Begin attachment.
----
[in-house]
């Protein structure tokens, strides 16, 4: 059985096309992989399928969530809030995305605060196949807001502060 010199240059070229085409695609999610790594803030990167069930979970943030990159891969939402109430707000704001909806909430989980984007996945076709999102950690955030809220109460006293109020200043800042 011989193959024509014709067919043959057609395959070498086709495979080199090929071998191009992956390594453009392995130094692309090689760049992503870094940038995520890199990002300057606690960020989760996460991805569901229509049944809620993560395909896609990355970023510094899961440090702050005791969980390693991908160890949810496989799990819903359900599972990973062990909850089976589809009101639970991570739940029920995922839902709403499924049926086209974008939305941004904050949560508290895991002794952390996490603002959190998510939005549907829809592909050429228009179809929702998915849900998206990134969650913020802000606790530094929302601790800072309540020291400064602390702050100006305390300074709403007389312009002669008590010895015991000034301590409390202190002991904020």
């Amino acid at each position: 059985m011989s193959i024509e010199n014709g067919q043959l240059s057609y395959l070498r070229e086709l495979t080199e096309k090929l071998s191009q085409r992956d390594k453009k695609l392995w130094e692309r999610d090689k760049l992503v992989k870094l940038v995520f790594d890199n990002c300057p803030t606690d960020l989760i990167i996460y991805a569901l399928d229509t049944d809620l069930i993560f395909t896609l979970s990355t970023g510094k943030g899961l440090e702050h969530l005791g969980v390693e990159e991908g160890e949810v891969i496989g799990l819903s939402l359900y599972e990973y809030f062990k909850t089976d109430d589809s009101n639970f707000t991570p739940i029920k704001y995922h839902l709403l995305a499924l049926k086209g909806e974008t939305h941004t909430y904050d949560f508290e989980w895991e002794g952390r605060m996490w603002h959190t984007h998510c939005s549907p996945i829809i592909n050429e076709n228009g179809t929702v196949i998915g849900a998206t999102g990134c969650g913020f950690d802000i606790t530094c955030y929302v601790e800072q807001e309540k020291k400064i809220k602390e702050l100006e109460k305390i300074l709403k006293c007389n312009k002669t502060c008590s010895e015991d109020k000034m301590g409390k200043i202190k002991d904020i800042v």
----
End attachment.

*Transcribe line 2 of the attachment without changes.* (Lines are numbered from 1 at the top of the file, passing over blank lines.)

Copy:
């Protein structure tokens, strides 16, 4: 059985096309992989399928969530809030995305605060196949807001502060 010199240059070229085409695609999610790594803030990167069930979970943030990159891969939402109430707000704001909806909430989980984007996945076709999102950690955030809220109460006293109020200043800042 011989193959024509014709067919043959057609395959070498086709495979080199090929071998191009992956390594453009392995130094692309090689760049992503870094940038995520890199990002300057606690960020989760996460991805569901229509049944809620993560395909896609990355970023510094899961440090702050005791969980390693991908160890949810496989799990819903359900599972990973062990909850089976589809009101639970991570739940029920995922839902709403499924049926086209974008939305941004904050949560508290895991002794952390996490603002959190998510939005549907829809592909050429228009179809929702998915849900998206990134969650913020802000606790530094929302601790800072309540020291400064602390702050100006305390300074709403007389312009002669008590010895015991000034301590409390202190002991904020």